Not a Hero, a Sage


Over the weekend I found The Art Of War For Writers by James Scott Bell. This title intrigued me since I’m already a fan of Sun Tzu’s The Art Of War. When I came across the quote “Know the difference between a hero and a fool” it got under my skin a little bit. After some thought, I forced myself to read the page and be open to it. In my stubbornness I noted in 20170421_102406the book “replace the word ‘Hero’ with Sage.” Because that’s something I’d actually prefer to become. The interesting thing was one of the suggestions would then say, “Yes, sometimes a fool can become a hero sage by accident. But most of the time the fool just ends up dead.” It’s interesting because a fool may on the slight chance of pure luck become a hero by accident, but you can not become a sage by accident. You also can not become a writer by accident. You make the intentional choice every day to work at becoming a sage or a writer.

I often forget that. On my low days I feel I just stumbled across writing. That it just landed in my lap by accident. Writing is my intentional choice. Becoming a respected author is my goal and I will write this as a reminder on my low days that this is my gift, my life’s work, and no matter how tough it gets I will not yield.

You’re can’t become a writer by accident but a persistent writer will naturally become a Sage.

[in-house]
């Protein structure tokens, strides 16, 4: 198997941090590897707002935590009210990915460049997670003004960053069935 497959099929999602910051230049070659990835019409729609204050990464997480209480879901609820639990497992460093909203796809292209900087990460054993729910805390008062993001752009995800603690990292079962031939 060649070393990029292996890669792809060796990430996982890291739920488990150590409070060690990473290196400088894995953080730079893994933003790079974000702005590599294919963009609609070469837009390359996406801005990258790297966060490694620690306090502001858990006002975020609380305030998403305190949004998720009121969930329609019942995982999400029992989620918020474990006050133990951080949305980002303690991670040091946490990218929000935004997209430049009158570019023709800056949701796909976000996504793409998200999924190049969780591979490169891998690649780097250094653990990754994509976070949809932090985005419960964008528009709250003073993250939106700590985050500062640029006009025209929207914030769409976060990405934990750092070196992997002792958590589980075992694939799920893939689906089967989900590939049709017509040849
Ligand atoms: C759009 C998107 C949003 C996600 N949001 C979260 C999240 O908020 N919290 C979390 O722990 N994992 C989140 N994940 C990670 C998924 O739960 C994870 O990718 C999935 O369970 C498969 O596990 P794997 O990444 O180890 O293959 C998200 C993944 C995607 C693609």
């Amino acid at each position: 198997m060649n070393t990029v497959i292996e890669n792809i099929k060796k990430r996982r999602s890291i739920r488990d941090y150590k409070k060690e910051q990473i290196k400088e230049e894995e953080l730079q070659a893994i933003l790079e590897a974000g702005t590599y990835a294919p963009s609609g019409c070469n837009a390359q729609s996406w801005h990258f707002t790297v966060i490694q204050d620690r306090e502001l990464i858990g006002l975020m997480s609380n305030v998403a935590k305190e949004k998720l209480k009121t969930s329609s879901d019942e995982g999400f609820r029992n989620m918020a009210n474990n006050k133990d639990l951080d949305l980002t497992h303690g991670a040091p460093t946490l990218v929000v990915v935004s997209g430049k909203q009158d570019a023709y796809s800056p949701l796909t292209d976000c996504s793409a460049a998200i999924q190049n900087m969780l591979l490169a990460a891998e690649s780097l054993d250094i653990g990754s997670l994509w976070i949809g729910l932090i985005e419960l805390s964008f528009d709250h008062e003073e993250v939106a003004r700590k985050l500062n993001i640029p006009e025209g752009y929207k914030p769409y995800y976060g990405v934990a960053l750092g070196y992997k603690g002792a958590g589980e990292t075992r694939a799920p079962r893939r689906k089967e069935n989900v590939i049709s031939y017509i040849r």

3 Comments Add yours

  1. ronsamul says:

    I think hero, sage, and fool are interesting ideas. You mention toward the end that you want to be a respected writer. I think that comes with a lot of things, including a sage. But, it also comes with constant curiosity, constant reading, searching for answers, trying to refine what you do best, how you write and think. It is important to be heroic and fierce, but it also important to listen and realize when someone is having the amazing spark of creativity. Teaching writing is really that gift in that I get to see people in various stages of inspiration, work, frustration, and acceptance. I guess what I am getting at is respect in writing is both your craft and your willingness to give something to other people (through writing, sharing, teaching).

    I’ve spent time with writers who are so cocky and sure of themselves, but I don’t respect them because they aren’t listening to the people around them. I also understand that they have published and are more accomplished than I am … so there is that… but that isn’t who I want to be. That isn’t the respect part that holds value for me in writing. I’ve tried to just be out for myself, and do what I need. I don’t like it. Perhaps I don’t see a writer building respect — but see them with a wealth of it, that they can drain or take care of and share. We all use ours in different ways. Ramble compete. 🙂


    1. ronsamul says:



      1. Jayne says:

        I’m grateful for your rambles they help me think and see these thoughts from a different perspective. I’ve never thought of a writer already having a wealth of respect. I definitely don’t want writing creds without giving respect to those around me. Either by listening or just giving in general. I guess it’s my positive thinking that writers become Sages. I’m sure there is a handful that don’t. I suppose that’s probably just more of the path I would like to take. And the writers I would prefer to be surrounded by.


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